Phil Telio, founder of Montreal’s International Startup Festival and co-founder of the current start-up focused version of Notman House, announced the other day that the next Elevator World Tour will be staged on January 21 at Paris’ famed Eiffel Tower.
The pitch competition, which forces people to whittle down a persuasive argument to the length of an elevator ride, has already been staged in Toronto’s CN Tower and Tel Aviv’s Azrieli circular tower.
The Paris elevator pitch competition will be the third such event for the Elevator World Tour, not for lack of trying to line up venues in other locations.
“We tried to do the World Trade Center in New York,” Telio told Cantech Letter by phone recently, “but due to security concerns on their behalf, we’ve had to unfortunately cancel that event a couple of times.”
As the Eiffel Tower was being constructed in advance of the 1889 World’s Fair, three-hundred of Paris’ most influential artists and cultural figures published a letter denouncing the project as an eyesore.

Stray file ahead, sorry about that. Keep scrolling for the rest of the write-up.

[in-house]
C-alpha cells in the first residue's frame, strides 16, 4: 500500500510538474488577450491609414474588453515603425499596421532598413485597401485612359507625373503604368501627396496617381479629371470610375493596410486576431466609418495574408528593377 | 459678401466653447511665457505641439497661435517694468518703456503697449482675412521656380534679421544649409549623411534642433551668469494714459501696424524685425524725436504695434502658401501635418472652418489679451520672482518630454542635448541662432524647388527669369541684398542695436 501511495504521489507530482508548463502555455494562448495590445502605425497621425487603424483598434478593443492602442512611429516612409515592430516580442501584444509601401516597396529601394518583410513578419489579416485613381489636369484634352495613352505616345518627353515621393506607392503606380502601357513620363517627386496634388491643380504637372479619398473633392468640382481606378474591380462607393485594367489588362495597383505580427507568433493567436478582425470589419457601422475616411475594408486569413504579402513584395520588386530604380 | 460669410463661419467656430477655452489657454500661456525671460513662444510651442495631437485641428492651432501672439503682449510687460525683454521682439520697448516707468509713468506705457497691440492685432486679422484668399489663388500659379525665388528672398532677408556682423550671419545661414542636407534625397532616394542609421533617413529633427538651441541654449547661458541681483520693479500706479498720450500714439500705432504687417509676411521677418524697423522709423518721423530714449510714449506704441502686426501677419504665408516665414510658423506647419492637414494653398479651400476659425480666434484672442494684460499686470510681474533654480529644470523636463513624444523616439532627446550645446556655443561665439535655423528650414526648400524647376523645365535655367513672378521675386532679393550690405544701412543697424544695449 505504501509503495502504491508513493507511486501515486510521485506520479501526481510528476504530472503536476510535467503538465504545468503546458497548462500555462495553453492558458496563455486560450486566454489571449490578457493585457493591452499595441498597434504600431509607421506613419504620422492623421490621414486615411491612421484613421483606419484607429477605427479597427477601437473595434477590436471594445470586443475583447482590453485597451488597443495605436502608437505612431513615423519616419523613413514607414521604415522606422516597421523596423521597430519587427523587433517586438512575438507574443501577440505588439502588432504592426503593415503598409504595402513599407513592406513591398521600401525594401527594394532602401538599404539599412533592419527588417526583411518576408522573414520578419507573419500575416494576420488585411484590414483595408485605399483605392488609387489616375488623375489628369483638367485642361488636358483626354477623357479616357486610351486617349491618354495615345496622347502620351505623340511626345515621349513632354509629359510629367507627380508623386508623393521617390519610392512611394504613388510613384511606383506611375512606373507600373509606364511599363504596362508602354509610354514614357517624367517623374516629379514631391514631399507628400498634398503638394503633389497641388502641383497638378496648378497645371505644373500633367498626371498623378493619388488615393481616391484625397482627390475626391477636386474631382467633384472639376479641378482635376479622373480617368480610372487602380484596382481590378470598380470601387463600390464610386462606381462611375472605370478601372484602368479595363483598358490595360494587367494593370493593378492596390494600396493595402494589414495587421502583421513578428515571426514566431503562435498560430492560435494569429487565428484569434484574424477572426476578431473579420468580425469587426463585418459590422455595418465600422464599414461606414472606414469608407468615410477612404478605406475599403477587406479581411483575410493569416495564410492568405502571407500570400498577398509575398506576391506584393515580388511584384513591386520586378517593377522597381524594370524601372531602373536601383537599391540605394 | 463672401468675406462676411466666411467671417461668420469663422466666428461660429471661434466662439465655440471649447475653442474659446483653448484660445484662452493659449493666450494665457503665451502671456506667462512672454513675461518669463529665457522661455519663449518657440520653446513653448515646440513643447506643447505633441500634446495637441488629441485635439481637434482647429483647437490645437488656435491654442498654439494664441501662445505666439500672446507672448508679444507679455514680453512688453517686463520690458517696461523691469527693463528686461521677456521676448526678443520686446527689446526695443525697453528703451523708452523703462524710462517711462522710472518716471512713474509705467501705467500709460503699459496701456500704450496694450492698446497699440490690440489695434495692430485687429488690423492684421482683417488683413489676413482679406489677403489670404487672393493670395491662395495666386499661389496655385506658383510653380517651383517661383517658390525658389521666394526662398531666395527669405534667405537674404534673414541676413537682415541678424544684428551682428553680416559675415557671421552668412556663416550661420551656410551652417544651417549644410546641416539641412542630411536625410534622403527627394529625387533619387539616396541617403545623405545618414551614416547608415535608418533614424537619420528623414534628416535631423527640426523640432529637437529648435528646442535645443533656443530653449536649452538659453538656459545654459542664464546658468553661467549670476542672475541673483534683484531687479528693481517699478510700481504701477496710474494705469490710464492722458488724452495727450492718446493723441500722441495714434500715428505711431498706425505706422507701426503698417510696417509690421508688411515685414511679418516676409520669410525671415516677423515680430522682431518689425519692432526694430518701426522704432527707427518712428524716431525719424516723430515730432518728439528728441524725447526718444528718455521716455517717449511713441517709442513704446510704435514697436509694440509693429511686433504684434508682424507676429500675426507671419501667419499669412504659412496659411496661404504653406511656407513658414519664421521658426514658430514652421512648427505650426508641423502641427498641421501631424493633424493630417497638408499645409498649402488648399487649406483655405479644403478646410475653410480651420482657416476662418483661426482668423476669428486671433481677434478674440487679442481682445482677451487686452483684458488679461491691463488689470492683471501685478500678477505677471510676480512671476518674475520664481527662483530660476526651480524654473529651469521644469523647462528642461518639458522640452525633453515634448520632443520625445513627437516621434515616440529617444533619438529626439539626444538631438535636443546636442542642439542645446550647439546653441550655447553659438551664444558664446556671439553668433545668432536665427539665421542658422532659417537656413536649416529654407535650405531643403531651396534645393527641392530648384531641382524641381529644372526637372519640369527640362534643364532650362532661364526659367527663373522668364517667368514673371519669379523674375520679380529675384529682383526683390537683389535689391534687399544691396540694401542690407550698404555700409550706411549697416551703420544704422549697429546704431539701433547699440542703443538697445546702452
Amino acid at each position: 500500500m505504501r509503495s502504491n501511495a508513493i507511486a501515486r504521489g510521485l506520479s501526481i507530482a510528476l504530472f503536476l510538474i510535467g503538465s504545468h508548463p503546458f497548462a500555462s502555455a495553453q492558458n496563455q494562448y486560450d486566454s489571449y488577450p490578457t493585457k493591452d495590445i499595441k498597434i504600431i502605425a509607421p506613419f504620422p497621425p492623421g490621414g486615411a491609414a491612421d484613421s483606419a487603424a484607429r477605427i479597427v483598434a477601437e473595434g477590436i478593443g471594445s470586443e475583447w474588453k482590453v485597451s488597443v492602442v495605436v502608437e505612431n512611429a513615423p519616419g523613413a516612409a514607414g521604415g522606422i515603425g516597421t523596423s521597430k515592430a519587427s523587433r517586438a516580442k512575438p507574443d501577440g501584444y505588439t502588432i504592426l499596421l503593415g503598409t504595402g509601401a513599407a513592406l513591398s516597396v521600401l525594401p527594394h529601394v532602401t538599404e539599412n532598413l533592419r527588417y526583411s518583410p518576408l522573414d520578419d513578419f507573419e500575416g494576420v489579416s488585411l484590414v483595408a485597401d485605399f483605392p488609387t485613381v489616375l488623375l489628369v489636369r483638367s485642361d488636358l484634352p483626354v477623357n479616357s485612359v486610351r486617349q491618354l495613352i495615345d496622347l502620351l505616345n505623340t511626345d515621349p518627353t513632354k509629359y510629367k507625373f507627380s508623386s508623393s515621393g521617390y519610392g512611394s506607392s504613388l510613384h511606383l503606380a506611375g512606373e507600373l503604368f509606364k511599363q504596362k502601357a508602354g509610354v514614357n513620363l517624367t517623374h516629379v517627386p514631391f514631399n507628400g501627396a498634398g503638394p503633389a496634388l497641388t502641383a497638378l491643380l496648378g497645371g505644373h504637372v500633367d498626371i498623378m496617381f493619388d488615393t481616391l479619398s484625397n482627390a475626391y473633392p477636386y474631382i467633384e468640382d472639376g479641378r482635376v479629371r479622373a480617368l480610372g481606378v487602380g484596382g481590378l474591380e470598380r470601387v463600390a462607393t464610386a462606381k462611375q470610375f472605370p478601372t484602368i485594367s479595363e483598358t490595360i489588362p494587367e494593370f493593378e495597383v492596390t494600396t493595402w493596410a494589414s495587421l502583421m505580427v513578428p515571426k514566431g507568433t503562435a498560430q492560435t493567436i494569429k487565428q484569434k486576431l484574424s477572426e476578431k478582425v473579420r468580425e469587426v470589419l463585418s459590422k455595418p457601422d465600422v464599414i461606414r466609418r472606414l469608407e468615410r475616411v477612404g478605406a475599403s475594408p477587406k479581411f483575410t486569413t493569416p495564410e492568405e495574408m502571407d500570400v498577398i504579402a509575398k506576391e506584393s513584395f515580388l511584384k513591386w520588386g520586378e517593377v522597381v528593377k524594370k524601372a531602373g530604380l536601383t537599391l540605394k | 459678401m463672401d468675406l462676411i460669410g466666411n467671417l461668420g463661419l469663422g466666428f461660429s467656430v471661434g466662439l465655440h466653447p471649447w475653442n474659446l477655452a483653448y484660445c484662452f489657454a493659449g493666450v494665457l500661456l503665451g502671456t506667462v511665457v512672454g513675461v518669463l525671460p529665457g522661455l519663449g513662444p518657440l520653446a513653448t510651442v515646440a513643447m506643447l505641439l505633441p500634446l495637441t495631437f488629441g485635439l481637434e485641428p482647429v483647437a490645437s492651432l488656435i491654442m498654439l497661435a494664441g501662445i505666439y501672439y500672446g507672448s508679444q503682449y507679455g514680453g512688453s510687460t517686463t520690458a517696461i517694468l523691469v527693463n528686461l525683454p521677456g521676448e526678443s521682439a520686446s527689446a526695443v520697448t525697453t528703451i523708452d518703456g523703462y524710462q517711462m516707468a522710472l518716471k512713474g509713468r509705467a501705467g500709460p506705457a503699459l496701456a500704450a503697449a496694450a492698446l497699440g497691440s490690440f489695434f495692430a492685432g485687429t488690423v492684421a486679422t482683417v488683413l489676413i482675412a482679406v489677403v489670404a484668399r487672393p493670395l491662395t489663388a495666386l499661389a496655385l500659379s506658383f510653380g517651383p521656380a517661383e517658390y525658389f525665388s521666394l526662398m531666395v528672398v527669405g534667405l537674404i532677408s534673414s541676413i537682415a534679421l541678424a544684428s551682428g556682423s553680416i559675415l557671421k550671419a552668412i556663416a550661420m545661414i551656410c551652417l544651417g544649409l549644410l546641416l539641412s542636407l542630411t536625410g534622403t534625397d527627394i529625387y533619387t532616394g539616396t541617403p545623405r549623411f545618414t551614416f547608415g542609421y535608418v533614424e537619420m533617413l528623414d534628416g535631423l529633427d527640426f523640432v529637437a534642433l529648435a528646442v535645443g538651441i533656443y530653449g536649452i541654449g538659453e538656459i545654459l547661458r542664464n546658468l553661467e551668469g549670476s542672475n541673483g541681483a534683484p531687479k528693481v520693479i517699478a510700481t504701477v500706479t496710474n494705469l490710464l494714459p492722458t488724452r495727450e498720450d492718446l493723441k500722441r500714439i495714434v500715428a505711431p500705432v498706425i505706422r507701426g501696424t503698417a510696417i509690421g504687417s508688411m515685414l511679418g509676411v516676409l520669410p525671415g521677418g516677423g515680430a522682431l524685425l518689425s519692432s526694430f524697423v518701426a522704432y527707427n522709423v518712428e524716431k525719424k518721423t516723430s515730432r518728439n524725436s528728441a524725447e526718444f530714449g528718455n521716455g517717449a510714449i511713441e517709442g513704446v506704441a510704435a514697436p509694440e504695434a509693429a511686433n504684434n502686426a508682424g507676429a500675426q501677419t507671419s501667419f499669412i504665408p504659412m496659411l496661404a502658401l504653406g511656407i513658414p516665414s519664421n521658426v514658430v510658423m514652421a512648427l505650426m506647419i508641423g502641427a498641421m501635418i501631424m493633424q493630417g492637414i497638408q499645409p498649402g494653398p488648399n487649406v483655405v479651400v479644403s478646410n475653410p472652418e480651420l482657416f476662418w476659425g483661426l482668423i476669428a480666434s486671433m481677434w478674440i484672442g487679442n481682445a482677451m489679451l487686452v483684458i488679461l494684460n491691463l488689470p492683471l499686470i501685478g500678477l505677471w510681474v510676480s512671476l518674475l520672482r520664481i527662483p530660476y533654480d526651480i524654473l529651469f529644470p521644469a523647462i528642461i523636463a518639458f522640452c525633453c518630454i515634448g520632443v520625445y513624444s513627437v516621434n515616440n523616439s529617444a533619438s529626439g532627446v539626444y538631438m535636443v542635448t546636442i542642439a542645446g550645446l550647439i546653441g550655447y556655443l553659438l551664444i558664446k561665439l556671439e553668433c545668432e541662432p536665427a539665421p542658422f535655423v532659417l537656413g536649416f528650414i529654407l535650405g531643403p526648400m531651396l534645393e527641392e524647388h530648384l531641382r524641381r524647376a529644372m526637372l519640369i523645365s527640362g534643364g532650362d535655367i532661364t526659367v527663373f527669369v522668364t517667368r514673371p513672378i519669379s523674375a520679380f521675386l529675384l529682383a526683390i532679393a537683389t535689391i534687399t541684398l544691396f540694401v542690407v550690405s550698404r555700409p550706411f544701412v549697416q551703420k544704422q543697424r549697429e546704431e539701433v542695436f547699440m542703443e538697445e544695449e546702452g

“We, writers, painters, sculptors, architects and passionate devotees of the hitherto untouched beauty of Paris, protest with all our strength, with all our indignation in the name of slighted French taste, against the erection … of this useless and monstrous Eiffel Tower,” they wrote.
Since then, however, the Eiffel Tower has been praised as a modernist achievement, celebrated by poets such as Guillaume Apollinaire and the hoards of tourists who visit it year after year. It has also been convincingly satirized in Las Vegas.
If staging a start-up elevator pitch event sounds like an easy, fun thing to do, think again. The red tape involved in securing permissions for some of the world’s most iconic architecture is actually about as onerous as you would imagine.
“It’s a great way for us to get our brand out there,” said Telio. “But it’s also not a very easy task to negotiate with the most important monuments and buildings in the world. It’s not inexpensive, and it’s not easygoing.”
On the broader subject of the start-up scene in Montreal, which often seems to play second fiddle to the white-hot pace of growth in places like Waterloo, Toronto and Vancouver, Telio seems satisfied with the overall health of the ecosystem.
“Montreal’s in a pretty good position in terms of innovation and desire, there’s enough money floating through the city now, and all those things,” he says. “I would say that we still need talent. We need more qualified people that are willing to move to Montreal to start their companies. We have a fairly stable knowledge base that doesn’t necessarily have a desire of running away. So that’s great for us, but we need more of them. I don’t think what we have is enough.”